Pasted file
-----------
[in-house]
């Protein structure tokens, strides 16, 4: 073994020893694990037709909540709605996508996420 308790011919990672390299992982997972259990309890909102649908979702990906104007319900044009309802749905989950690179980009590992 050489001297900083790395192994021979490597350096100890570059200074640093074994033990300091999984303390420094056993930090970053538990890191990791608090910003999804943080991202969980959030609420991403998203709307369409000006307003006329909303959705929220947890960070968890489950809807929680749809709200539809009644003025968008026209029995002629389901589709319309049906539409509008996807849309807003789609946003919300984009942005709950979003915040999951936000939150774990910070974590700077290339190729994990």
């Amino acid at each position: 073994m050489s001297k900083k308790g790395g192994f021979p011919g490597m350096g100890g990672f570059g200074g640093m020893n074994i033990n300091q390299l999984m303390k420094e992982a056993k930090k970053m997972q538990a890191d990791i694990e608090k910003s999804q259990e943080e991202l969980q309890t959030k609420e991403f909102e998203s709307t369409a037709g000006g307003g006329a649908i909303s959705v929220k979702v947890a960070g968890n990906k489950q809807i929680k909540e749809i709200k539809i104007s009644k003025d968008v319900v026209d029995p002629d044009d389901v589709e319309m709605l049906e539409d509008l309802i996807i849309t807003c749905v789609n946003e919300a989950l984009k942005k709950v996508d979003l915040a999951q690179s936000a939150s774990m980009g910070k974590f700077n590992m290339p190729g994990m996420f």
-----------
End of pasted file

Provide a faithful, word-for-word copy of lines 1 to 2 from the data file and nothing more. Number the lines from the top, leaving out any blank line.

[in-house]
């Protein structure tokens, strides 16, 4: 073994020893694990037709909540709605996508996420 308790011919990672390299992982997972259990309890909102649908979702990906104007319900044009309802749905989950690179980009590992 050489001297900083790395192994021979490597350096100890570059200074640093074994033990300091999984303390420094056993930090970053538990890191990791608090910003999804943080991202969980959030609420991403998203709307369409000006307003006329909303959705929220947890960070968890489950809807929680749809709200539809009644003025968008026209029995002629389901589709319309049906539409509008996807849309807003789609946003919300984009942005709950979003915040999951936000939150774990910070974590700077290339190729994990």